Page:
• Coal bed methane (CBM): Several CBM resources are in the region and some with substantial volumes of gas in place.  Amongst others, there are known CBM resources in Botswana, Waterberg and Mpumalanga in South Africa, the western side of Zimbabwe, and Tete in Mozambique.  At this stage it would seem like these CBM resources are the first of the larger resources mentioned here, that will be exploited on large scale within southern Africa.

The distribution of these gas resources is shown in Figure 1.

Figure 1:  Distribution of gas resources in southern Africa

There are also numerous smaller resources that have the potential to contribute to the southern African gas economy.  These include the biogenic gas of the northern Free State province in South Africa, biogas from waste dumps or digester gas from sewerage works or animal farms: 

  • Biogenic gas: Biogenic gas is unconventional gas produced at great depth by microorganisms during respiratory and fermentation processes. Biogenic gas is not generally contained in traps, but is continually being generated at depth and migrates to surface along natural fracture systems, faults and dykes;
  • Biogas: Biogas is a biofuel that is naturally produced from the decomposition of organic waste. When organic matter, such as food scraps and animal waste, break down in an anaerobic environment (an oxygen free environment) they release a blend of gases, primarily methane and carbon dioxide. Methane content is typically between 50 and 55%; and
  • Digester gas: Digester gas is a category of biogas, produced from organic wastes such as livestock manure, and food processing waste in a controlled environment such as a biogas plant. Organic waste such as livestock manure and various types of bacteria are put in an airtight container called a digester, so the process could occur. Depending on the waste feedstock and the system design, biogas is typically 55 to 75 % pure methane.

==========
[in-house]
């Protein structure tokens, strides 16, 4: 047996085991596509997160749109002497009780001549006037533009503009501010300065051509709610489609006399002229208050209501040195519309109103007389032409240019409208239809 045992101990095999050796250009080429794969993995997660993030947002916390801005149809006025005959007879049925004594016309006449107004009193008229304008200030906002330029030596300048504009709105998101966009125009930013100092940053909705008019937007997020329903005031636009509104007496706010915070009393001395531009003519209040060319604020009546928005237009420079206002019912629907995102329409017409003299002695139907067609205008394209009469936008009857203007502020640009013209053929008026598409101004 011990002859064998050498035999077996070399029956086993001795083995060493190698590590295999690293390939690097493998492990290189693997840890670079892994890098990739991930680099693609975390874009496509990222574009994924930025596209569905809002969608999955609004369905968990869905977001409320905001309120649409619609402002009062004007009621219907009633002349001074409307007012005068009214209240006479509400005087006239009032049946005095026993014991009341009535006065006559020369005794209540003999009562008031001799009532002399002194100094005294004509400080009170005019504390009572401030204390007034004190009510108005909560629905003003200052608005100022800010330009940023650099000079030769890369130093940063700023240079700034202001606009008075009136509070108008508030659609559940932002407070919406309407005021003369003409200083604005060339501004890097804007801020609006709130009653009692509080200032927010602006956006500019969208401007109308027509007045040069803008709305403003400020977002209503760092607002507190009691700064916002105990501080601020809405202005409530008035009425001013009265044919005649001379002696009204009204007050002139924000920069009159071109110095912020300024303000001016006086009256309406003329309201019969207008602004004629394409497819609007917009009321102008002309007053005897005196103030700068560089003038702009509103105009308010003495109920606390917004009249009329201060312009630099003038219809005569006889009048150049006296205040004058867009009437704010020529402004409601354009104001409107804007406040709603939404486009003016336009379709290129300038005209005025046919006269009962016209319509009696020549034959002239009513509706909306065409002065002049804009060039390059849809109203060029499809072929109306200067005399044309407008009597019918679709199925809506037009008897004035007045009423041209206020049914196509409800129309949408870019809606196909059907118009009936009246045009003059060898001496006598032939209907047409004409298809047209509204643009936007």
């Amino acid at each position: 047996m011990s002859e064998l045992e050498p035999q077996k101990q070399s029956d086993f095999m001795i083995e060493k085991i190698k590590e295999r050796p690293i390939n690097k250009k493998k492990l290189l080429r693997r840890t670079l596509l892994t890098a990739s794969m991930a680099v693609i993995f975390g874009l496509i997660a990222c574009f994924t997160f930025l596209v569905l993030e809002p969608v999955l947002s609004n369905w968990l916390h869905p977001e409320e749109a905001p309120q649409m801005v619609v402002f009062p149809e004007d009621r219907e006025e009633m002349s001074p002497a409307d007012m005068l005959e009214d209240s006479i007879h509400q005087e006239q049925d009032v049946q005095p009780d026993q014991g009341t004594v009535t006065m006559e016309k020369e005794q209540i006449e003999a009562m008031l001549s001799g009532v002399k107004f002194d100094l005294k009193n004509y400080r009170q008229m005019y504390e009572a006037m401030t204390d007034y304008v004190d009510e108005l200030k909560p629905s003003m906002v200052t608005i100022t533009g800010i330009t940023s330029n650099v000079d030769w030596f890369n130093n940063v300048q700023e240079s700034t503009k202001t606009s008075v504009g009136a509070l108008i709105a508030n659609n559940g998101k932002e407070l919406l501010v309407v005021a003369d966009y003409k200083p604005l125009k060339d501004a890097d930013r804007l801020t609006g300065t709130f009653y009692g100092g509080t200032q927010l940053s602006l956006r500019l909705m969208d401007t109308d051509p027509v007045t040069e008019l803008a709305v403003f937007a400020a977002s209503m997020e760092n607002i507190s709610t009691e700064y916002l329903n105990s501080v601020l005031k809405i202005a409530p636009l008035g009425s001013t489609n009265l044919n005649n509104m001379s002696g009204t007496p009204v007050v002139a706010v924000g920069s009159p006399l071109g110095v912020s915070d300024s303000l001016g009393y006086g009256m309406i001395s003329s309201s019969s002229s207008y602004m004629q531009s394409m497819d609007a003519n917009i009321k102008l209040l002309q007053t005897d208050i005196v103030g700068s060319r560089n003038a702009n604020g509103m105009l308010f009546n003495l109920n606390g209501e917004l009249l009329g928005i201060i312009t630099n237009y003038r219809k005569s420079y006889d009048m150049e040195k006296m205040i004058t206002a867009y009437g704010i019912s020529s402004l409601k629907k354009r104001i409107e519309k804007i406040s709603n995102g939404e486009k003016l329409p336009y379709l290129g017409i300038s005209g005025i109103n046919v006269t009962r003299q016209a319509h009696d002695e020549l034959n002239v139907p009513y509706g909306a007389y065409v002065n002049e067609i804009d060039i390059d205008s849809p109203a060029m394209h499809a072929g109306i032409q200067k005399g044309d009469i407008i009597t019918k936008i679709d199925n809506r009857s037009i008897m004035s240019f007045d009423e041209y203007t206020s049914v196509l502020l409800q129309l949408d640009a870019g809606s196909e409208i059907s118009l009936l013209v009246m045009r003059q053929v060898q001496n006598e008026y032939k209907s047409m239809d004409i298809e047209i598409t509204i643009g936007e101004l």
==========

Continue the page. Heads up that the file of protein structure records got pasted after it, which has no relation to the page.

It is not anticipated that any of these smaller resources in isolation has the potential to contribute more than 2 million GJ/a.

Apart from the above-mentioned ‘normal’ sources of natural gas, there is the possibility to produce synthetic natural gas (SNG).  This used to be the basis of the gas industry in South Africa and even today, the gas going down the Lilly pipeline to KwaZulu-Natal is SNG, called methane rich gas (MRG) by the producer, Sasol.  Various sources of SNG could be considered such as from gasification of coal, biomass, petroleum coke or solid waste, and the conversion of this gasified gas to SNG.  Another possibility for SNG is a mixture of liquefied petroleum gas (LPG) and air, as is practiced on small scale in Port Elizabeth, South Africa.

Possible future scenario for natural gas in southern Africa

It is obvious that there is substantial scope for the growth of the gas industry in southern Africa.  This is also supported by the latest Integrated Resource Plan (IRP) proposed by the South African government which foresees a much larger role for gas in electricity generation than is currently the case (additional 8100 MW from gas by 2030).

OTC runs a gas forecasting model, predicting the gas demand over the longer term.  This model uses a wide range of assumptions and anticipates contributions from most of the potential sources of gas mentioned above.  Under a set of optimistic macro-economic and project-specific assumptions, this model predicts growth in gas consumption in southern Africa as shown in Figure 2, when gas prices remain at the current levels.

Figure 2:  Predicted growth in southern Africa gas consumption (from OTC model)

The following conclusions can be drawn from Figure 2:

  • Growth in gas demand over the next 20 years will be driven by power generation;